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In the “bad old days” of the early Web, many people (myself included) preached constantly that you couldn’t design Web pages to any specific monitor resolution. The eggheads in charge of W3C came up with CSS to try to make Web design as display-agnostic as possible.

Of course, “we” lost. Designers are going to design to a specific format no matter what you tell them. They took CSS and used it to make their pages even MORE resolution-dependent. If you ever hit a Web page that doesn’t get the CSS quite right for your browser choice, you know what that means. Elements all layered on top of each other. Fonts too small to read or too big to fit in their “boxes” so you lose half the text.

Well, now the problem is creeping into video game design.

When I bought a PS3 several years ago, I bought my first “big screen” TV along with it—42”, 1080p, LCD. PS3 games look beautiful on it. So do Blu Ray movies. Heck, so do regular DVD movies. What has never looked good on it is a computer screen. When I have hooked my computer (via HDMI) to the TV and set the resolution to 1080p, the screen is unreadable from a normal (~10 feet) distance, unless you have very good eyesight (I don’t).

But, this wasn’t a problem with video games because video games in the 360/PS3 era were not “designed to 1080p.” High definition TVs were still rare enough and the gaming hardware still underpowered enough that games were generally designed to 720p—even if they eventually sent 1080p output to the TV, the original design was based on 720p.

Now, with the PS4 I see game designers have upped their “base” resolution to, at least, 1080p. Here’s the problem—what looks good to designers on their high-resolution, high-pixel-density monitors a couple of feet away from their face looks horrible on my HD, low-pixel-density[1] television that’s ten feet away from my chair. Put simply, the text is too small; I can’t read it. And I’m not alone. On top of that, small elements in the game are easily overlooked[2]. And if you don’t even have HD TV? Forget about it.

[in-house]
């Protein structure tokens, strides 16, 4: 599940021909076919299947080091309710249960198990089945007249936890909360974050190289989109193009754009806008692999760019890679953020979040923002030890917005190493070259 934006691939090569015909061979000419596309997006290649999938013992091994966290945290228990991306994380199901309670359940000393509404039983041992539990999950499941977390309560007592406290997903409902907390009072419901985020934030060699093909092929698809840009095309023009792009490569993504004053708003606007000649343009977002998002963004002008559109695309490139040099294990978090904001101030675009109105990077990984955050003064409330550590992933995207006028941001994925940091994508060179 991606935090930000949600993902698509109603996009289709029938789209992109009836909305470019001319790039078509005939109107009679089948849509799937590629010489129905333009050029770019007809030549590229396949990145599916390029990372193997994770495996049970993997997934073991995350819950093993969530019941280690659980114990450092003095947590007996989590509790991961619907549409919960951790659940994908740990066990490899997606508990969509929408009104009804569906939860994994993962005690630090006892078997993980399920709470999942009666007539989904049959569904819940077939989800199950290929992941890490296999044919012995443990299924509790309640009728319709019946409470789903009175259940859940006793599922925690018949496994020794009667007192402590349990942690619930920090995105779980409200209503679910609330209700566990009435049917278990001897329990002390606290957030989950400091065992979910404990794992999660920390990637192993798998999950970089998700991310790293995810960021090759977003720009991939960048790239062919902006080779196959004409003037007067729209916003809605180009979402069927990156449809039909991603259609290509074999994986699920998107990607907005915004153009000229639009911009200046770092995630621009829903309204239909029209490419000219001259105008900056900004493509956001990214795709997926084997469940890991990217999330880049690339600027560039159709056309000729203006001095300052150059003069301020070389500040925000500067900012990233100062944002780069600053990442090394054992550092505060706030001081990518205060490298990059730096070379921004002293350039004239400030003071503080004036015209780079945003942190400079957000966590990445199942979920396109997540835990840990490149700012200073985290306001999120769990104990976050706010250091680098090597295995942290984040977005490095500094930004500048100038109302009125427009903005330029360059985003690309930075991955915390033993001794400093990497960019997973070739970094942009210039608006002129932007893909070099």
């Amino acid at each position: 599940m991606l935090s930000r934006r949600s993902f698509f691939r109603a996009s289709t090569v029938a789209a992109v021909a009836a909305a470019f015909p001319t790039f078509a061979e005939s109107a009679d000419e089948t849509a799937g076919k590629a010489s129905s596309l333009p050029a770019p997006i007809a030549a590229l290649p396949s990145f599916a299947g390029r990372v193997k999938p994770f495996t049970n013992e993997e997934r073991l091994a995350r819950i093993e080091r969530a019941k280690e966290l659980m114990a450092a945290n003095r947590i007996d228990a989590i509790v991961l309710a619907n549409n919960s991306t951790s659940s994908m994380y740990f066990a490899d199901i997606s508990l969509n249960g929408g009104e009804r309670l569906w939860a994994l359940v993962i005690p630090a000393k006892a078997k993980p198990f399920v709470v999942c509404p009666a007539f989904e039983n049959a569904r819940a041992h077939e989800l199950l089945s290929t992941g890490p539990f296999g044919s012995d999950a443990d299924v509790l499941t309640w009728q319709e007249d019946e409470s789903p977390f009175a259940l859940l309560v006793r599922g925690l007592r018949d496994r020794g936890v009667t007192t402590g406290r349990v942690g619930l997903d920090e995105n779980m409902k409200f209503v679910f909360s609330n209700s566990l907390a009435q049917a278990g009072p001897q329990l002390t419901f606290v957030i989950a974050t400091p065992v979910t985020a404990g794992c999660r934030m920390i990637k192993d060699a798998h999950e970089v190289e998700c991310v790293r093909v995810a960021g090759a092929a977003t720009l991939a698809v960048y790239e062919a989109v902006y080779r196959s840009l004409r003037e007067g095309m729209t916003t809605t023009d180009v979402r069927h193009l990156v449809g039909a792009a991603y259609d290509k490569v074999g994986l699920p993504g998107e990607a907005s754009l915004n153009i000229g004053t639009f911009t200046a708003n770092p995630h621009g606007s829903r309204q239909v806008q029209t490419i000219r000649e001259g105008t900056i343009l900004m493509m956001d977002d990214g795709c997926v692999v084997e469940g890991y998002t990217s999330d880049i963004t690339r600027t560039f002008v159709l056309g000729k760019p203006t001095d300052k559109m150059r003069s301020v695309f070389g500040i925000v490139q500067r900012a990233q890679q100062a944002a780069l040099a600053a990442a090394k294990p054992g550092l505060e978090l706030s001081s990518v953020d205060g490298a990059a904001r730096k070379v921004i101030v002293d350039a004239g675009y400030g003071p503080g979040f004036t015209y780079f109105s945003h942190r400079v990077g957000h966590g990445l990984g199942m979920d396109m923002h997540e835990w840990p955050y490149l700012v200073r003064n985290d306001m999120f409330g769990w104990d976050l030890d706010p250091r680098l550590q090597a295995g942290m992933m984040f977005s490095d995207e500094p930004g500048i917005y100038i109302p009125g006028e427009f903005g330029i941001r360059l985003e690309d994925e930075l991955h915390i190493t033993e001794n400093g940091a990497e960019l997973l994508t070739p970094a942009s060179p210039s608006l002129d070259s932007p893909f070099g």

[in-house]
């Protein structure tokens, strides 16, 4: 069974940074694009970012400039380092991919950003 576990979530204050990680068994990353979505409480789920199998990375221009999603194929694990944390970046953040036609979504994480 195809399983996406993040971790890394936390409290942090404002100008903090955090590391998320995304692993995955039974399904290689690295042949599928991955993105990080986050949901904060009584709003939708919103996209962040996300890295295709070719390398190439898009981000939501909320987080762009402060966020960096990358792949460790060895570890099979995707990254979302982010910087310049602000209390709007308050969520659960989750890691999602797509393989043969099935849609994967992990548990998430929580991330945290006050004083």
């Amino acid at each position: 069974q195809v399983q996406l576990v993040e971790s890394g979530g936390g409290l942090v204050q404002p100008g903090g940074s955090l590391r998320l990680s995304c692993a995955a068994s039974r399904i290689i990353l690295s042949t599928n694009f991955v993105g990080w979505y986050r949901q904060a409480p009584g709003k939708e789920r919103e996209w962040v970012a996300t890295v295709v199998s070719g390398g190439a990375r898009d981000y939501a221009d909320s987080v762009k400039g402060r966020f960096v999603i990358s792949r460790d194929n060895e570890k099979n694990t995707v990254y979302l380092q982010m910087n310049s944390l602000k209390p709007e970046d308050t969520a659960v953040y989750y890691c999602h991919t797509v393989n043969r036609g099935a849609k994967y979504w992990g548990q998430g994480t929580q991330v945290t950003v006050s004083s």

Assassin’s Creed IV. Wolfenstein: The New Order. Dragon Age: Inquisition. If I actually want to read any of the text in those games, I have to go stand a few feet away from the TV or yank my chair half-way across the room. What’s really maddening about this is it’s easily fixable. All that’s needed is a font-size adjustment either built into the game or built into the console’s OS.

Or, you know, game designers could start allowing for us old, impaired-vision folks who don’t have Retina Displays right in front of our noses.

[1] Seriously, pixel density (pixels-per-inch or PPI) matters. Here’s a Web site that measures PPI for you. My 5.2” 1080p smartphone has a PPI of 423—nearly twice human visual acuity. At 42”, 1080p is only 52 PPI. It makes a huge difference, especially with text.

[2] Don’t get me started on the tiny loot bags dropped by enemies in Dragon Age: Inquisition.

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A is for Alpha Protocol, better Bond than Bond
B is for Bethesda & BioWare, for games that go on and on
C is for Corvo, defender of the queen
D is for Dragons, and the Dungeons where they preen
E is for Experience Points, which every gamer needs
F is for Fallout, and super mutants to bleed
G is for GameFAQs, the world’s smartest site
H is for Hearts, collecting them is a gamer rite
I is for inFamous, yes, even Second Son
J is for Jet Set Radio, hey, graffiti is fun